Swimming: Relieved Peaty clinches Tokyo Olympics 100m breaststroke gold for Britain
Adam Peaty became the first British swimmer to defend an Olympic title on Monday (Jul 26) when he claimed gold in the 100m breaststroke, clocking the fifth-fastest time in history.
TOKYO: Adam Peaty breathed a sigh of relief after becoming the first British swimmer to defend an Olympic title on Monday (Jul 26), claiming gold in the 100m breaststroke with the fifth-fastest time in history.
The 26-year-old was the overwhelming favourite, and powered to the line in 57.37 seconds, ahead of Dutchman Arno Kamminga (58.00 seconds), the only other swimmer besides Peaty to ever go under 58 seconds. Italy's Nicolo Martinenghi took bronze in 58.33 seconds.
Looking exhausted but ecstatic, Peaty bowed to the stadium when he climbed out of the pool. He then celebrated in front of his British team-mates, who were at the fanless Tokyo Aquatic Centre to support.
"It means the world to be me," Peaty told BBC Sport. "It is not about who is the best all year round, it is who is the best on the day. It is about who is adaptable and who wants it more.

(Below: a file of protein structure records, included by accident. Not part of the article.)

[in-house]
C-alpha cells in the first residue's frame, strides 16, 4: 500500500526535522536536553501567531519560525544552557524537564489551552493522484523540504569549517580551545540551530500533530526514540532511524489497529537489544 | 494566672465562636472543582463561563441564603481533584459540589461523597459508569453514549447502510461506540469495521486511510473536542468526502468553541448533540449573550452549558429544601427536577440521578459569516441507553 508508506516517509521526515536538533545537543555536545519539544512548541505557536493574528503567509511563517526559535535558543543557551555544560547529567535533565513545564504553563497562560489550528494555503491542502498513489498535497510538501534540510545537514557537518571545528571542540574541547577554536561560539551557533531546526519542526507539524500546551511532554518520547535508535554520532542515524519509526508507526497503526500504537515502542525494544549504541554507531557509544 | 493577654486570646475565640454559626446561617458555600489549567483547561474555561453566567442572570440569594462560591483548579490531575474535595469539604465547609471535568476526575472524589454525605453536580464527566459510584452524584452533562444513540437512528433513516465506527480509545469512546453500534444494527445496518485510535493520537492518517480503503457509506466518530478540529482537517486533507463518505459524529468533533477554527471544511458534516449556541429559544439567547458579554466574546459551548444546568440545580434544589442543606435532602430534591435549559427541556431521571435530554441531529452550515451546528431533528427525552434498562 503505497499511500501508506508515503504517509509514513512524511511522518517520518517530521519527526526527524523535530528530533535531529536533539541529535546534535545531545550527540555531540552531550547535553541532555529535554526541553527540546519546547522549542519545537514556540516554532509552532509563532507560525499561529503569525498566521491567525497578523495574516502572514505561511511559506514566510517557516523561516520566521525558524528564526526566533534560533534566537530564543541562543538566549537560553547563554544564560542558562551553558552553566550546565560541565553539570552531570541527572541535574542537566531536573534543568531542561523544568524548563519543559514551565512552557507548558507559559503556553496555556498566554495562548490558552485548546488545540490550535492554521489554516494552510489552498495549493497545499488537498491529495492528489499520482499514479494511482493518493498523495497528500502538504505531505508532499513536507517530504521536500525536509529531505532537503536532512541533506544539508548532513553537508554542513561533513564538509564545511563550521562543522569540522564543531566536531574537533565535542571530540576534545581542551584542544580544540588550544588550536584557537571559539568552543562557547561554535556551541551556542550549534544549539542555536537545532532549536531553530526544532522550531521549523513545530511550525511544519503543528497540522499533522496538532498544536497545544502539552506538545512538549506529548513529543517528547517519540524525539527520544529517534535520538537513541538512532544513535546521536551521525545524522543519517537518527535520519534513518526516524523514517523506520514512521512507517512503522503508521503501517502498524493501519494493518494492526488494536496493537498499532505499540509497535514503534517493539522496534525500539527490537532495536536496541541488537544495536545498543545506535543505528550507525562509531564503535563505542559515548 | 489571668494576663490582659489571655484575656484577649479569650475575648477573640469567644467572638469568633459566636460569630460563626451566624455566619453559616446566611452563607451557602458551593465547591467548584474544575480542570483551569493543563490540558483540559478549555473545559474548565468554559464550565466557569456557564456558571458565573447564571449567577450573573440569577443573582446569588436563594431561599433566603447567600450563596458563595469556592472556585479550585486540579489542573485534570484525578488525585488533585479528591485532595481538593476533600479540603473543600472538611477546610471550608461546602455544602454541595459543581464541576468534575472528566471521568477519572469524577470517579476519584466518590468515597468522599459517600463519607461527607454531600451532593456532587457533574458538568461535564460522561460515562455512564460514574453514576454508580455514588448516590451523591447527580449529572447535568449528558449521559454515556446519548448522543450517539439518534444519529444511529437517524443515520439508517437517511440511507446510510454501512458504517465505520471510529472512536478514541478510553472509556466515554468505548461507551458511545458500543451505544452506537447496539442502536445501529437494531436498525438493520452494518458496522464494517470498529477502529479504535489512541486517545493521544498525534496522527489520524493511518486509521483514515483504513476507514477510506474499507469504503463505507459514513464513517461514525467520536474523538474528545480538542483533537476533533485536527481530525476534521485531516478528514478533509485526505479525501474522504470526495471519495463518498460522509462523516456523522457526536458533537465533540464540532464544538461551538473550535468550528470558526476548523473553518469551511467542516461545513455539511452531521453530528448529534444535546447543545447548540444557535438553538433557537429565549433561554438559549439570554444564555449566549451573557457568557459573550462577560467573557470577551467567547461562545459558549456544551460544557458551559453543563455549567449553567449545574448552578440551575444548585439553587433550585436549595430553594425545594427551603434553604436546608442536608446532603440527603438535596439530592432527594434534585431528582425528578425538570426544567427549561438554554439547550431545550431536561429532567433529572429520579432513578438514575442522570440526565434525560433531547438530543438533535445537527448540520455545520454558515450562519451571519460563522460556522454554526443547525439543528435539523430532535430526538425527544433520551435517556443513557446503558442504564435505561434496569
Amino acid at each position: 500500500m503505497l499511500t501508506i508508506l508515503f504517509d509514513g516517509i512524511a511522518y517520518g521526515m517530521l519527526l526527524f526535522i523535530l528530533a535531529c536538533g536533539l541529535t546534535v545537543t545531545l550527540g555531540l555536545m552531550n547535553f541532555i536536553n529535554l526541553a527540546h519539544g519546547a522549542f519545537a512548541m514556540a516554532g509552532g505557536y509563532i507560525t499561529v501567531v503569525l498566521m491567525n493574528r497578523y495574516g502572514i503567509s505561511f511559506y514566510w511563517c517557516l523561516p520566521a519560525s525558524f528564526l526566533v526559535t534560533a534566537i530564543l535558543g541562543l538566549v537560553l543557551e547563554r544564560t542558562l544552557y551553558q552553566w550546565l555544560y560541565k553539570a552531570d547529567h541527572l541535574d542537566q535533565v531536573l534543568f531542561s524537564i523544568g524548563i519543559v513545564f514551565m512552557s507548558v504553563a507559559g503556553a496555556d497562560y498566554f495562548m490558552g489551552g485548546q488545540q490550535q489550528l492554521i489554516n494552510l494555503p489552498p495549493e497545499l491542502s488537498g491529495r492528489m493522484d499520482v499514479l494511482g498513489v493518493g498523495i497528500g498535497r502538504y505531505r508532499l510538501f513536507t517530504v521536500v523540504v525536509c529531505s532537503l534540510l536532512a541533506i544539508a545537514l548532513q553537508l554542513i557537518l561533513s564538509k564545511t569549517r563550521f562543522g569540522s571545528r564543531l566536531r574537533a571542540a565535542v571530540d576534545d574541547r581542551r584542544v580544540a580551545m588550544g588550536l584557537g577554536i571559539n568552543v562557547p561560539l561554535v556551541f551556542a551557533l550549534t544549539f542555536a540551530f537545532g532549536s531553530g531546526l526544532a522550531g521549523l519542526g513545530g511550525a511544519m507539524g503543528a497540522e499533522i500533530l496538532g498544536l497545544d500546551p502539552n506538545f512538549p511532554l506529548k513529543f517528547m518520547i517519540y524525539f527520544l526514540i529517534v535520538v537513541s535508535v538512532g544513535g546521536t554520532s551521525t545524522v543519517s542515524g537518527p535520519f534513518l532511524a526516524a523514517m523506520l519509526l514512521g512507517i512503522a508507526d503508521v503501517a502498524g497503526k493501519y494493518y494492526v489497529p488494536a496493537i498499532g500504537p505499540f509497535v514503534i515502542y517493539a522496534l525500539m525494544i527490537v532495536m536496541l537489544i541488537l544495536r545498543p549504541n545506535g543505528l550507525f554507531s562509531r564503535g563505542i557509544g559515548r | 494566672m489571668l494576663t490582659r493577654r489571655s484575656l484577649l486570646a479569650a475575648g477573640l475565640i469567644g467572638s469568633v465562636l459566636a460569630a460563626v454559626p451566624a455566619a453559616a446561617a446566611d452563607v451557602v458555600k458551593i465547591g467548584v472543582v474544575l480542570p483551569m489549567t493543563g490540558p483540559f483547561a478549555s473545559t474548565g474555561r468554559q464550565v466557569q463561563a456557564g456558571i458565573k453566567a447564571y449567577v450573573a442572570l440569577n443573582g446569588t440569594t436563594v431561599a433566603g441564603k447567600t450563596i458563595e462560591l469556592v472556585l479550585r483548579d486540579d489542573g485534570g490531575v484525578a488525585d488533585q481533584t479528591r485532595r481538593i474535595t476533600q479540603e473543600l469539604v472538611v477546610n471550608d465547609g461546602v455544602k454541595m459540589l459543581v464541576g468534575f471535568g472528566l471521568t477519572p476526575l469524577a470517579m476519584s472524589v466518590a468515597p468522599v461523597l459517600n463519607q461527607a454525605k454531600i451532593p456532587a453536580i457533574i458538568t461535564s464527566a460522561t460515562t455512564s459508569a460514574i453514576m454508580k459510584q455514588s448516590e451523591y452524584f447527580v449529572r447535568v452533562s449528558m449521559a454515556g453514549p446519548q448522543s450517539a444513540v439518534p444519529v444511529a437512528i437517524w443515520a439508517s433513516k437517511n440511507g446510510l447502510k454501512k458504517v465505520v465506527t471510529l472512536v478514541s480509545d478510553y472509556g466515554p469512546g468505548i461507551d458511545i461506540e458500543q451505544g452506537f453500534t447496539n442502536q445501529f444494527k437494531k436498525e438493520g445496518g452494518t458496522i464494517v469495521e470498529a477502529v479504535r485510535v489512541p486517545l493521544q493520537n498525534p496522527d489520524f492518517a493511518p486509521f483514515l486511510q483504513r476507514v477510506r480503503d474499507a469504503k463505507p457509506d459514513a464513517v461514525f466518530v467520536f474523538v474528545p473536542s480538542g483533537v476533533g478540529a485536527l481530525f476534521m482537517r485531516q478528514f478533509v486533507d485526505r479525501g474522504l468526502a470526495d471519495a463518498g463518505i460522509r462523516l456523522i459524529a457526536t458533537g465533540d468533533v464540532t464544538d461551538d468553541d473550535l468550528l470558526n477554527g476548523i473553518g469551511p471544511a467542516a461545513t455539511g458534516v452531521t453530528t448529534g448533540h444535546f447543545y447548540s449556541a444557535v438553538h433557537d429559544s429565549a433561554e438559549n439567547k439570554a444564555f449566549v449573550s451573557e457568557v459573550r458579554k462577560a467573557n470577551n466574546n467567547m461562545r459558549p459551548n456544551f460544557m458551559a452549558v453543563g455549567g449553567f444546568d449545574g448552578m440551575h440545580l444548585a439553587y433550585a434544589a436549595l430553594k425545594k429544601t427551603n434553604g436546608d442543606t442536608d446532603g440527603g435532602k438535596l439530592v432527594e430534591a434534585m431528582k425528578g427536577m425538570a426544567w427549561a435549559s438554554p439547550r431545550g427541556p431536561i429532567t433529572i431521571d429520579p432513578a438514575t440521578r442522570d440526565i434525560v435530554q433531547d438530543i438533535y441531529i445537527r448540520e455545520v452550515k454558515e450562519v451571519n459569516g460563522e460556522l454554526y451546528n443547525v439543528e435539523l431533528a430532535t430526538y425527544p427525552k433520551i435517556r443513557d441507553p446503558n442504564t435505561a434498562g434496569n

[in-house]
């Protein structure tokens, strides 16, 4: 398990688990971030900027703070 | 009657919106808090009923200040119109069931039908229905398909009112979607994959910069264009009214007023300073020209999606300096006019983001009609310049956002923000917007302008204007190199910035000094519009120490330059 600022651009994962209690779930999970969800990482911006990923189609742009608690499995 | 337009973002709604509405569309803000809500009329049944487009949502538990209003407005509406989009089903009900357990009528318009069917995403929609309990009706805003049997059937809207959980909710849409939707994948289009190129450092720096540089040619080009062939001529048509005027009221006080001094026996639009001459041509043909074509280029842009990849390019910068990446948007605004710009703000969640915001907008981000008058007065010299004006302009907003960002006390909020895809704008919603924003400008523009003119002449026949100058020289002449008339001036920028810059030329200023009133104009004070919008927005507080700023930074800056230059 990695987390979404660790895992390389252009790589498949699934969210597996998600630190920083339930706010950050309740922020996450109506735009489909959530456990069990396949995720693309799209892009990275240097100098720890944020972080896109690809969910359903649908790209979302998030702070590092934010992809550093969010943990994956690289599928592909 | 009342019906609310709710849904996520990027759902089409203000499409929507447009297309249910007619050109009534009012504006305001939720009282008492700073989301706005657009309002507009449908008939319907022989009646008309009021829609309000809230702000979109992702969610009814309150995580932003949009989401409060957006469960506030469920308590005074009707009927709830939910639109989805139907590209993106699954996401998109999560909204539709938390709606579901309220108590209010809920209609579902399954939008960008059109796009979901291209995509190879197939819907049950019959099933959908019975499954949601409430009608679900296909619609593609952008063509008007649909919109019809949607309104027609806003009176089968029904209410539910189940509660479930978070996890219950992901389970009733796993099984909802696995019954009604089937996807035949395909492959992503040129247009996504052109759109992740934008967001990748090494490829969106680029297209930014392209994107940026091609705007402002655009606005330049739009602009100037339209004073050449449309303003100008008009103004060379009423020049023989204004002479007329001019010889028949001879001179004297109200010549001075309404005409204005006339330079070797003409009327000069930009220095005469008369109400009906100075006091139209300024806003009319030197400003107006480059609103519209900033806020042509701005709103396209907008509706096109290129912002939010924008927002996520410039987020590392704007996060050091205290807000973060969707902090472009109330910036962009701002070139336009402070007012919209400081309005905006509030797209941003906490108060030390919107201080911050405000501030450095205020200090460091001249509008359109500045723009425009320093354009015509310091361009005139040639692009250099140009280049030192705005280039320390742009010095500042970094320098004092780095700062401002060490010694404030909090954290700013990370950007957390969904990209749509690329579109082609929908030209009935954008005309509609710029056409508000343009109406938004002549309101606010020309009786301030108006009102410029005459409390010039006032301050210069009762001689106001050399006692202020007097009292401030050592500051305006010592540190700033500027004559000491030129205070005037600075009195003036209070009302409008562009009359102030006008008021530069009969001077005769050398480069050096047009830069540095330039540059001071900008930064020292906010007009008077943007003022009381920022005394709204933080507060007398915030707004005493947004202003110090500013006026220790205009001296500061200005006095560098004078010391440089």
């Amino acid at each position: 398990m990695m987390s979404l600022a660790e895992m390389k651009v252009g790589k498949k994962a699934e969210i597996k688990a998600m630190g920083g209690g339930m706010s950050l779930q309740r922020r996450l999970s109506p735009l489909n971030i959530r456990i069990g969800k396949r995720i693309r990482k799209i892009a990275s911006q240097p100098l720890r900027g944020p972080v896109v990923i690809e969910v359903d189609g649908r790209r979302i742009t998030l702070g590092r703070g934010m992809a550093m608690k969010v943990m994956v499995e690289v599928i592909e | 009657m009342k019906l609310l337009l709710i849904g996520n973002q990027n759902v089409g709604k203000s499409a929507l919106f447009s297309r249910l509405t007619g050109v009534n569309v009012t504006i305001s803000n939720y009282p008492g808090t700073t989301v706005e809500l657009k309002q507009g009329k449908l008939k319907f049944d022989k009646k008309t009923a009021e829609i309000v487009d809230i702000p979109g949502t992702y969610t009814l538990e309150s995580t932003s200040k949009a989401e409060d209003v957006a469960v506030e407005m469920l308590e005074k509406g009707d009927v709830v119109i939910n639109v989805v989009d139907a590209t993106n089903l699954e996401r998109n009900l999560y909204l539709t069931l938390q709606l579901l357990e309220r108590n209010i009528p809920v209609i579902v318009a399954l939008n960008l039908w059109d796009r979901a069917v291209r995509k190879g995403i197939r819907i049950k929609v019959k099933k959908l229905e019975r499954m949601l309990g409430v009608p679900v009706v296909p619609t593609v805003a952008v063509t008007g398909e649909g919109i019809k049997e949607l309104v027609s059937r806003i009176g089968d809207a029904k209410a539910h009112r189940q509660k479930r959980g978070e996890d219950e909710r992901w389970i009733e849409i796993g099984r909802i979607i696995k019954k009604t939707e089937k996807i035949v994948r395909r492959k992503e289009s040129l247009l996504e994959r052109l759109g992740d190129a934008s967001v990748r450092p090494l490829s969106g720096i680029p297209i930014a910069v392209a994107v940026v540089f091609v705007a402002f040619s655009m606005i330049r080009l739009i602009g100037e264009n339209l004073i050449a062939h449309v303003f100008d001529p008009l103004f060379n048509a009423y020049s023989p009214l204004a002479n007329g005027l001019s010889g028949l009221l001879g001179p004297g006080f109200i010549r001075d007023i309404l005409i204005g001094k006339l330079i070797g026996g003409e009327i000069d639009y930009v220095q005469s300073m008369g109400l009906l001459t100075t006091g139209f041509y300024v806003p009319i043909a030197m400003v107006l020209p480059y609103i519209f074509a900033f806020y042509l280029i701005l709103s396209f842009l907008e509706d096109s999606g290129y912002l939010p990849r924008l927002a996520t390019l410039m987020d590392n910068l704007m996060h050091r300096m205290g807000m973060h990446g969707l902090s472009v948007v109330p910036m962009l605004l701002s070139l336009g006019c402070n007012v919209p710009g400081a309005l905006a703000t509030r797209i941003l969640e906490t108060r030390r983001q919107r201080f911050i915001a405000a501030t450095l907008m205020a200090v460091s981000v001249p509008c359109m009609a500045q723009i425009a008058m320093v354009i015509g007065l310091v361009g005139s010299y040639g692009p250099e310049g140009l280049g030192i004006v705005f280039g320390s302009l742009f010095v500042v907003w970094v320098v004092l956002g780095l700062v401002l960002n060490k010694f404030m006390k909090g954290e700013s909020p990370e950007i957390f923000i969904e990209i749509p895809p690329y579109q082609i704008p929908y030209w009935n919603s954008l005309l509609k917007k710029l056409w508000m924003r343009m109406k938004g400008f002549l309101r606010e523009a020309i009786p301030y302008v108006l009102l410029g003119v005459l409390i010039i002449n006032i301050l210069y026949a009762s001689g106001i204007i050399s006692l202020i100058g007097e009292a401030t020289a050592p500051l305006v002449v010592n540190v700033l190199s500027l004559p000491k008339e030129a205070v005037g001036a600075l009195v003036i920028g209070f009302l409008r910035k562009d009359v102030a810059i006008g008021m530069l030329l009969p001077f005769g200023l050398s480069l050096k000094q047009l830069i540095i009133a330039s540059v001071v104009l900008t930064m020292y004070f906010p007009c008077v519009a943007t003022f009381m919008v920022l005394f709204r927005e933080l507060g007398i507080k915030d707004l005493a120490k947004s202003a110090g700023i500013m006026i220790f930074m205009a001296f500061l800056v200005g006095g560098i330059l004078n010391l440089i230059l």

"When it comes down to it I am not racing for a time, I am racing myself.
"I want to say thank you to my family, my gorgeous partner and gorgeous son. This victory wasn't mine, it was the British team's and my family and friends'. I am just so relieved."
The unstoppable Peaty turned at the halfway mark in 26.73 seconds and was never threatened, but failed to break his own world record of 56.88 seconds.
It is now seven years since Peaty last failed to win a 100m breaststroke race, a run that includes his gold medal in Rio in 2016, when he broke the world record in the heats and then again in the final.
Peaty's mother Caroline wrote on Twitter: "So glad that's over, blood pressure must be through the roof lol x Our house was so quiet, we couldn't breath. We are beyond proud of @adam_peaty love you loads."
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